Remembrance Day

TO BE CONFIRMED

Bendigo:

10:30am – Service being held at the Soldiers Memorial Institute, Pall Mall, Bendigo

Flags are to be flown at half-mast from 10:00 hours then raised to mast-head at 11:02 hours

 

Eaglehawk:

10:40am – Service being held at the Eaglehawk War Memorial, Brassey Square, Eaglehawk

 

Origins of Remembrance Day – Australian War Memorial

At 11 am on 11 November 1918 the guns on the Western Front fell silent after more than four years of continuous warfare. The allied armies had driven the German invaders back, having inflicted heavy defeats upon them over the preceding four months. In November the Germans called for an armistice (suspension of fighting) in order to secure a peace settlement. They accepted allied terms that amounted to unconditional surrender.

The 11th hour of the 11th day of the 11th month attained a special significance in the post-war years. The moment when hostilities ceased on the Western Front became universally associated with the remembrance of those who had died in the war. This first modern world conflict had brought about the mobilisation of over 70 million people and left between 9 and 13 million dead, perhaps as many as one-third of them with no known grave. The allied nations chose this day and time for the commemoration of their war dead.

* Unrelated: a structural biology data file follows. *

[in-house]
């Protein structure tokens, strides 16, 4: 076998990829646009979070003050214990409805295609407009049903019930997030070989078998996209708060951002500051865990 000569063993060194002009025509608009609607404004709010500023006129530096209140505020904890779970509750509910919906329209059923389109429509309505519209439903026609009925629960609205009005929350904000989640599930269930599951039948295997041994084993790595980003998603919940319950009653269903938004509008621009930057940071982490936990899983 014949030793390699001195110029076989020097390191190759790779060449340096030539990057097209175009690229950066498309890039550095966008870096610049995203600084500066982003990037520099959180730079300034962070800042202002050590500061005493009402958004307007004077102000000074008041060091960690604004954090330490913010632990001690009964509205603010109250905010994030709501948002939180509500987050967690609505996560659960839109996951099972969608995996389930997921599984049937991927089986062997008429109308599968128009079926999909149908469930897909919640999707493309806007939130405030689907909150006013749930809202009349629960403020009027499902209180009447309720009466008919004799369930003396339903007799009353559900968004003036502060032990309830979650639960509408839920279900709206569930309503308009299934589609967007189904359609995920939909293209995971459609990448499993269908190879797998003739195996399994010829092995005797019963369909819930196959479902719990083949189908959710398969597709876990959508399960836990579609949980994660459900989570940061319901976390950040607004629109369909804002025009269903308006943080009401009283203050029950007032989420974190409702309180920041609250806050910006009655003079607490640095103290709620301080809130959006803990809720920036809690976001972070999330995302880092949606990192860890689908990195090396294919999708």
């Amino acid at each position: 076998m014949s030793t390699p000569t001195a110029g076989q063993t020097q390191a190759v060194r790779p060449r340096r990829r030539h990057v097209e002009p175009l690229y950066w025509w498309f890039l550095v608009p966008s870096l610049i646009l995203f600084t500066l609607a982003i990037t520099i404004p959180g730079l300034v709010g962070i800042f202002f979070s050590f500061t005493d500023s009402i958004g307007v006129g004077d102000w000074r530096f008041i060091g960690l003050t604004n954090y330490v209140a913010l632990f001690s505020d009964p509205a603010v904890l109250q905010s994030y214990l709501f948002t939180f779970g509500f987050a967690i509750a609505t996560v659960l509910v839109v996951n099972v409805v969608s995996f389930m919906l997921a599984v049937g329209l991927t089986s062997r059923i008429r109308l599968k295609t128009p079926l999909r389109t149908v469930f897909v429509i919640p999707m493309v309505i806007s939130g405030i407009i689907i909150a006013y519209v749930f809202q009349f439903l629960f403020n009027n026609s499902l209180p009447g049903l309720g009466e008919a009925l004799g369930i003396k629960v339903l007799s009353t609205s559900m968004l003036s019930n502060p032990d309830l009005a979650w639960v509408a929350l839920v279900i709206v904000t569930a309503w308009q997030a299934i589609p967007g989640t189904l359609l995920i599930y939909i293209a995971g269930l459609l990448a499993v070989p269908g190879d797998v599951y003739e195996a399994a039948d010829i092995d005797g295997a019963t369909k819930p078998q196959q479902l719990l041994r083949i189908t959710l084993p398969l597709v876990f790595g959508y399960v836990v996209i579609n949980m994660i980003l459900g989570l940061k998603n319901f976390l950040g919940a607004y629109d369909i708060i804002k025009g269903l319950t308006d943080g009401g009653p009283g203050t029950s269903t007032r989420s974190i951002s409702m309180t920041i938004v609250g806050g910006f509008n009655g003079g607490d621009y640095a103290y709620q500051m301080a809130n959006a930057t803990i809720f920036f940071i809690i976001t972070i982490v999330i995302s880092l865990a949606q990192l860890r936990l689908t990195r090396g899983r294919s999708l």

Poppies 

The Flanders poppy has long been a part of Remembrance Day, the ritual that marks the Armistice of 11 November 1918. During the First World War, red poppies were among the first plants to spring up in the devastated battlefields of northern France and Belgium. In soldiers’ folklore, the vivid red of the poppy came from the blood of their comrades soaking the ground. The sight of poppies on the battlefield at Ypres in 1915 moved Lieutenant Colonel John McCrae to write the poem In Flanders fields. In English literature of the nineteenth century, poppies had symbolised sleep or a state of oblivion; in the literature of the First World War a new, more powerful symbolism was attached to the poppy – the sacrifice of shed blood.

The poppy soon became widely accepted throughout the allied nations as the flower of remembrance to be worn on Armistice Day. The Australian Returned Soldiers and Sailors Imperial League (the forerunner to the RSL) first sold poppies for Armistice Day in 1921. For this drive, the league imported one million silk poppies, made in French orphanages. Each poppy was sold for a shilling: five pence was donated to a charity for French children, six pence went to the League’s own welfare work, and one penny went to the League’s national coffers. Today the RSL continues to sell poppies for Remembrance Day to raise funds for its welfare work.

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